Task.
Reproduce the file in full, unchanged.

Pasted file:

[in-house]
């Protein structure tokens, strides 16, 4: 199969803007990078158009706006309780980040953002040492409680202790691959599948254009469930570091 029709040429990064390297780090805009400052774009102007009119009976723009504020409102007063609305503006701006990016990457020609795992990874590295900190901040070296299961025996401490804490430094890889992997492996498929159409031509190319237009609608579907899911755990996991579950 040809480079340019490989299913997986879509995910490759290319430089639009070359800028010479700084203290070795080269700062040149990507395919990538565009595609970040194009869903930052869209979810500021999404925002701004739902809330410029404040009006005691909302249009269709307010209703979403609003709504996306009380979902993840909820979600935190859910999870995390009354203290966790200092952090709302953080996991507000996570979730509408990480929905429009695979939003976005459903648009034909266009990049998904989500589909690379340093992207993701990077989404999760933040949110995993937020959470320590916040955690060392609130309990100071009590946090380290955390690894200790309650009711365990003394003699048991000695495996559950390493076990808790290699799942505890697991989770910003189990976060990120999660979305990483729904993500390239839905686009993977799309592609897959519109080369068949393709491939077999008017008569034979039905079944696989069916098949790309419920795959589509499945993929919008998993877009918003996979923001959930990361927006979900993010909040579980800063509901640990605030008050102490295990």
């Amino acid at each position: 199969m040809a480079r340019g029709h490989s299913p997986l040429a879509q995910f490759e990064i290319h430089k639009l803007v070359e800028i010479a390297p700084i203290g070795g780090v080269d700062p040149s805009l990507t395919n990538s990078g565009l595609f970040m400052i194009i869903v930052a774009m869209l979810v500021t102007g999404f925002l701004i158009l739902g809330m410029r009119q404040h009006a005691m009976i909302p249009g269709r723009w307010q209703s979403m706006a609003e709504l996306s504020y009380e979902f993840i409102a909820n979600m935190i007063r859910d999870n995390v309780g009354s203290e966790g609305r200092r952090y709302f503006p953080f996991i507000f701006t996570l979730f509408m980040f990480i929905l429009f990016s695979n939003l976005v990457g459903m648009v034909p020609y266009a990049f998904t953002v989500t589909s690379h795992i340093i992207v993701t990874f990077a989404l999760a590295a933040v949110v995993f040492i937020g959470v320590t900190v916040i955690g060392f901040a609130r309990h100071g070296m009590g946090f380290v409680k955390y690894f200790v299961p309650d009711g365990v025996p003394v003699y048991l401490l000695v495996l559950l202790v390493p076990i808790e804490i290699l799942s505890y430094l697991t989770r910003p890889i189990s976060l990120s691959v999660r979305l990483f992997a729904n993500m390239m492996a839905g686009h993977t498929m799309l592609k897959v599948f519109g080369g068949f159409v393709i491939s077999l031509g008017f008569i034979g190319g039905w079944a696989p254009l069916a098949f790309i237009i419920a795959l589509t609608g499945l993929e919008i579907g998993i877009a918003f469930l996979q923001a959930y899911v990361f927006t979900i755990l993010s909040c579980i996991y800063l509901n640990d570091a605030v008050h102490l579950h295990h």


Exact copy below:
[in-house]
């Protein structure tokens, strides 16, 4: 199969803007990078158009706006309780980040953002040492409680202790691959599948254009469930570091 029709040429990064390297780090805009400052774009102007009119009976723009504020409102007063609305503006701006990016990457020609795992990874590295900190901040070296299961025996401490804490430094890889992997492996498929159409031509190319237009609608579907899911755990996991579950 040809480079340019490989299913997986879509995910490759290319430089639009070359800028010479700084203290070795080269700062040149990507395919990538565009595609970040194009869903930052869209979810500021999404925002701004739902809330410029404040009006005691909302249009269709307010209703979403609003709504996306009380979902993840909820979600935190859910999870995390009354203290966790200092952090709302953080996991507000996570979730509408990480929905429009695979939003976005459903648009034909266009990049998904989500589909690379340093992207993701990077989404999760933040949110995993937020959470320590916040955690060392609130309990100071009590946090380290955390690894200790309650009711365990003394003699048991000695495996559950390493076990808790290699799942505890697991989770910003189990976060990120999660979305990483729904993500390239839905686009993977799309592609897959519109080369068949393709491939077999008017008569034979039905079944696989069916098949790309419920795959589509499945993929919008998993877009918003996979923001959930990361927006979900993010909040579980800063509901640990605030008050102490295990």
């Amino acid at each position: 199969m040809a480079r340019g029709h490989s299913p997986l040429a879509q995910f490759e990064i290319h430089k639009l803007v070359e800028i010479a390297p700084i203290g070795g780090v080269d700062p040149s805009l990507t395919n990538s990078g565009l595609f970040m400052i194009i869903v930052a774009m869209l979810v500021t102007g999404f925002l701004i158009l739902g809330m410029r009119q404040h009006a005691m009976i909302p249009g269709r723009w307010q209703s979403m706006a609003e709504l996306s504020y009380e979902f993840i409102a909820n979600m935190i007063r859910d999870n995390v309780g009354s203290e966790g609305r200092r952090y709302f503006p953080f996991i507000f701006t996570l979730f509408m980040f990480i929905l429009f990016s695979n939003l976005v990457g459903m648009v034909p020609y266009a990049f998904t953002v989500t589909s690379h795992i340093i992207v993701t990874f990077a989404l999760a590295a933040v949110v995993f040492i937020g959470v320590t900190v916040i955690g060392f901040a609130r309990h100071g070296m009590g946090f380290v409680k955390y690894f200790v299961p309650d009711g365990v025996p003394v003699y048991l401490l000695v495996l559950l202790v390493p076990i808790e804490i290699l799942s505890y430094l697991t989770r910003p890889i189990s976060l990120s691959v999660r979305l990483f992997a729904n993500m390239m492996a839905g686009h993977t498929m799309l592609k897959v599948f519109g080369g068949f159409v393709i491939s077999l031509g008017f008569i034979g190319g039905w079944a696989p254009l069916a098949f790309i237009i419920a795959l589509t609608g499945l993929e919008i579907g998993i877009a918003f469930l996979q923001a959930y899911v990361f927006t979900i755990l993010s909040c579980i996991y800063l509901n640990d570091a605030v008050h102490l579950h295990h």